On the nVIDIA side, one obvious choice is the FX5950 Ultra. This was a direct competitor of the Radeon 9800 Pro/XT, with very similar performance levels but generally slightly slower than the 9800 XT. It is currently unclear whether any newer nVIDIA cards with AGP 2x supports might have been actually faster than the FX5950 Ultra.
Performance aside, there is also driver support to consider. Both the ATIs and the nVIDIAs are of course well supported under Windows, but with other operating systems things look a bit different. For OS/2, Radeons are clearly the better choice. For X11, nVIDIA might be better as long as a particular release is supported by nVIDIA’s own drivers. Since ATI was more open about providing programming documentation, the Radeons tend to be generally better supported under “alternative” operating systems.
A week or two after the initial research, the new old graphics cards arrived. There’s a nVIDIA FX5950 Ultra built by MSI (FX5950U-VTD256) and a Sapphire Radeon 9800 Pro Atlantis.
The nVIDIA has large heatsinks and fans on both sides of the card. The ATI is purely passively cooled with massive heatsinks. The passive cooling is both good and bad news—the card is absolutely quiet, but it’s also wider, and just barely fits on the P6DBE board (the processors get in the way a bit). On other motherboards it might not fit at all. Both cards require a separate power supply cable to be plugged in.
Here’s how the two cards do in benchmarks; for comparison, the figures for the older Radeon 9700 Pro are also listed. Again this is with a Supermicro P6DBE board, 2x Pentium III 850 MHz at 100MHz FSB, 1GB SDRAM.
- MSI nVIDIA FX5950 Ultra (256MB)
- 3DMark 2001 SE: 6511 3D marks
- 3DMark 2000: 5173 3D marks
- Sapphire ATI Radeon 9800 Pro (128MB)
- 3DMark 2001SE: 6750 3D marks
- 3DMark 2000: 5357 3D marks
- ATI Radeon 9700 Pro (128MB)
- 3DMark 2001SE: 6674 3D Marks
- 3DMark 2000: 5351 3D marks
Despite the smaller video RAM size (128 MB vs. 256 MB), the Radeon 9800 Pro has a slight edge in 3DMark. That said, the difference is clearly not big enough to be a deciding factor. If anything, both cards are a bit overpowered for the Ultimate Museum PC. It’s also worth noting that the older Radeon 9700 Pro does almost as well as the 9800 Pro and still a tad better than the FX9590 Ultra, at least in the default benchmarks.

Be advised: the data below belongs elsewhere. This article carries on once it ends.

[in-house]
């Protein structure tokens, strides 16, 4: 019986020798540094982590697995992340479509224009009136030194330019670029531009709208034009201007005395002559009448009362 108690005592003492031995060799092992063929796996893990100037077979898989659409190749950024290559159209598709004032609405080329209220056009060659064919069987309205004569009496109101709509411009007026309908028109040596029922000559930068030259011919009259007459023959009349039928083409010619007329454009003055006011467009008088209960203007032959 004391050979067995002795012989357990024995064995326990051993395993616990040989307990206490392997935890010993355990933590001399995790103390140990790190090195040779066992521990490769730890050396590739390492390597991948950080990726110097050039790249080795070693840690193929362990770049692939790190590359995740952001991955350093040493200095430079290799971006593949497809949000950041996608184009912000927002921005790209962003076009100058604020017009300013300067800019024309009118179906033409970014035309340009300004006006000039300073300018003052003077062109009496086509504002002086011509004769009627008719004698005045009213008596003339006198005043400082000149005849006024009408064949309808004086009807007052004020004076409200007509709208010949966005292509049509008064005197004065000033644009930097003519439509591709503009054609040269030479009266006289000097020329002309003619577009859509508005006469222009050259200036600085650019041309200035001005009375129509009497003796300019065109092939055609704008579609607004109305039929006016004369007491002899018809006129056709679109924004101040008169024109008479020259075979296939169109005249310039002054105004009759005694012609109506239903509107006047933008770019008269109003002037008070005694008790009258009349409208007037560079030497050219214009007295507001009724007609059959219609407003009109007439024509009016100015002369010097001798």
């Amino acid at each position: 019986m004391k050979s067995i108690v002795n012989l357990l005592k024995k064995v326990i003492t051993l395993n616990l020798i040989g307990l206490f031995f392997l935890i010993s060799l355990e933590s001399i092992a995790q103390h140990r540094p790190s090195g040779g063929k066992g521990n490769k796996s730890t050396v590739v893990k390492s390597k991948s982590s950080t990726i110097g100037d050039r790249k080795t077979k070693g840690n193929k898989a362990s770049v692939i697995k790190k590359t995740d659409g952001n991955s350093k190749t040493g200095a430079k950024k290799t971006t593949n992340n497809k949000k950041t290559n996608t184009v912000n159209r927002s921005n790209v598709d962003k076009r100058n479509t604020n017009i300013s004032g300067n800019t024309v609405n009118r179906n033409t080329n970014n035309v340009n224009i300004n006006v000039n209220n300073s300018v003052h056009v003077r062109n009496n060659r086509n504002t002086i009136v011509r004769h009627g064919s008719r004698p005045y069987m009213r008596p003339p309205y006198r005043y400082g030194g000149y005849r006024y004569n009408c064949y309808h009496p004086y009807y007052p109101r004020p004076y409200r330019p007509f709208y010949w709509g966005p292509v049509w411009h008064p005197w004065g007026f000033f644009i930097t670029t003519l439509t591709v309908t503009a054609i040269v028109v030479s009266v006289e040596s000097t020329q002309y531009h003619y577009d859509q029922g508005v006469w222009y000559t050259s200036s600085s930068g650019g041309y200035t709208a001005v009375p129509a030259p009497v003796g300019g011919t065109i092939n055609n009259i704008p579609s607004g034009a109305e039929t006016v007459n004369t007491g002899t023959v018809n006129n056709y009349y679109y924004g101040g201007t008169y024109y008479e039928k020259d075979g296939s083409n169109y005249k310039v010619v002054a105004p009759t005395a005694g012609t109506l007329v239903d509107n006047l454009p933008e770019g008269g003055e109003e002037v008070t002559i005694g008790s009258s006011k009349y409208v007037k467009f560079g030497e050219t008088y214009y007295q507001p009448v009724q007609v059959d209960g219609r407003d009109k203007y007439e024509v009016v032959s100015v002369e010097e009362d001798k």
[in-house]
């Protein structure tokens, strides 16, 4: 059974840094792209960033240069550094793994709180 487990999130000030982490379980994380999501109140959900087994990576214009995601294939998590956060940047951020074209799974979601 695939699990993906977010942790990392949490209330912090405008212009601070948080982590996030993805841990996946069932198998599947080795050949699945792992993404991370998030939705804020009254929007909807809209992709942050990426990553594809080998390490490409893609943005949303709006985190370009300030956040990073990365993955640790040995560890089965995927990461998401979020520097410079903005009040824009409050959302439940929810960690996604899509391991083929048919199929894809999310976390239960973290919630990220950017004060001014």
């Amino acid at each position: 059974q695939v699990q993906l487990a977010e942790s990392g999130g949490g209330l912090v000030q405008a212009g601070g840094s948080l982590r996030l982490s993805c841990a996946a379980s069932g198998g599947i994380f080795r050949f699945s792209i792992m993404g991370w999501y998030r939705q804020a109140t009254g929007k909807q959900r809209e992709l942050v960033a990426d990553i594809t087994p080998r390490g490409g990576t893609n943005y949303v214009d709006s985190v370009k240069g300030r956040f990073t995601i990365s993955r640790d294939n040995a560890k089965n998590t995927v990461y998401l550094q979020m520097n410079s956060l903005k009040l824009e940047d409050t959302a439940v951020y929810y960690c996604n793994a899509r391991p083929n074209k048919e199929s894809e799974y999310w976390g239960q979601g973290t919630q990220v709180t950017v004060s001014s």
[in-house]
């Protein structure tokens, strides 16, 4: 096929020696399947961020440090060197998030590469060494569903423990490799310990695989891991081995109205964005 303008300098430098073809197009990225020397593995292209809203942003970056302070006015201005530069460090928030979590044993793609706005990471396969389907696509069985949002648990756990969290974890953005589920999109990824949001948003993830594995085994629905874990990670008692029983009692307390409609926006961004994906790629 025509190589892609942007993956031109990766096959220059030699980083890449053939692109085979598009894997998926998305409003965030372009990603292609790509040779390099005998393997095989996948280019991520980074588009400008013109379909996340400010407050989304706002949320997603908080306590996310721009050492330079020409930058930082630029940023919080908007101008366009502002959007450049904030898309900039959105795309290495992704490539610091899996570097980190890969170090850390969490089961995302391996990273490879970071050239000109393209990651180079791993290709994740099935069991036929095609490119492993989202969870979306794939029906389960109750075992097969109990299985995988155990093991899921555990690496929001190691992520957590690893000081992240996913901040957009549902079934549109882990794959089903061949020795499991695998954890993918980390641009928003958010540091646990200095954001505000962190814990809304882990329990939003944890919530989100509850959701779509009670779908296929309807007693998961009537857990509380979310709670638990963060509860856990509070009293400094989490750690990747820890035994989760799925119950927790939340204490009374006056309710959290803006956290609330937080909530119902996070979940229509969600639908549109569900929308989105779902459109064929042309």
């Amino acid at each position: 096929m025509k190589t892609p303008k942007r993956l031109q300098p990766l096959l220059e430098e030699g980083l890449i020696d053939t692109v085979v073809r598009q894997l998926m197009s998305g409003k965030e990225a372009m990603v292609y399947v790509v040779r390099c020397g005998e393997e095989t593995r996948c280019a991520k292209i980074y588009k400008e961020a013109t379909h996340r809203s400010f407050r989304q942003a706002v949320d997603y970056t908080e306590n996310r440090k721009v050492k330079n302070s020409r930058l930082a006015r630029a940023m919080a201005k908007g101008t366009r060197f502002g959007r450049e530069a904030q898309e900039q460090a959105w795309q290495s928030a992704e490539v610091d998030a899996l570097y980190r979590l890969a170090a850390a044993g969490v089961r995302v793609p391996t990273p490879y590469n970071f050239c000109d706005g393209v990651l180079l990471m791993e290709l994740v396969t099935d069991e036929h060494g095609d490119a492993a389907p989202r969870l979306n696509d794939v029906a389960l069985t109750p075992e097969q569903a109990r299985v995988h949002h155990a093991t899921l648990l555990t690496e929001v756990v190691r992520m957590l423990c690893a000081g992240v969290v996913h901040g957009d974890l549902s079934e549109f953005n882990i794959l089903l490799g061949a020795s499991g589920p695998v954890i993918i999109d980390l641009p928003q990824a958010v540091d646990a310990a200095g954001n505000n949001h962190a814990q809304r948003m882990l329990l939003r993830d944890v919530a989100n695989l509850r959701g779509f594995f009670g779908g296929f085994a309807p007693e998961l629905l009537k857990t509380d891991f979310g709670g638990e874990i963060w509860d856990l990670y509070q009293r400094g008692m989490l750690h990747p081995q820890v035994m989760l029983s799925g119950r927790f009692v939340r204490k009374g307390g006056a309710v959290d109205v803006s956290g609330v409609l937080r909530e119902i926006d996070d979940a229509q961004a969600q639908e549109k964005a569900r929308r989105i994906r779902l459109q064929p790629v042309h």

In a quick real-world test (the original Max Payne running at 1680×1050, 32bpp), both cards performed very well indeed with no discernible differences.
With 1GB SDRAM, the system is maxed out in terms of memory capacity. A 120GB IDE disk is also about the largest that can be used without hitting the 128MB BIOS limit. Either of the above mentioned graphics cards is probably fairly close to the fastest a 440BX-based board can handle.
The weak spot is the CPU. Without slockets or overclocking, the board could take a 1GHz processor. Unfortunately, the 100MHz FSB Coppermine Pentium IIIs are quite hard to find, especially in Slot 1 form factor. With the use of slockets, 1.1GHz processors could be used, but then there are two problems: the 100MHz FSB variants are again hard to find, and because only Socket 370 variants existed, slockets would be required. That brings another problem—finding slockets which support dual-CPU Pentium III operation. Many slockets support dual (Mendocino) Celerons, but not Pentium IIIs. Slockets are easy to find, but slockets known to support dual Pentium IIIs are apparently more or less extinct.
Another avenue yet to be explored is installing Windows 7 (32-bit, obviously) on the Ultimate Museum PC… just to see how painful it might be.
To be continued…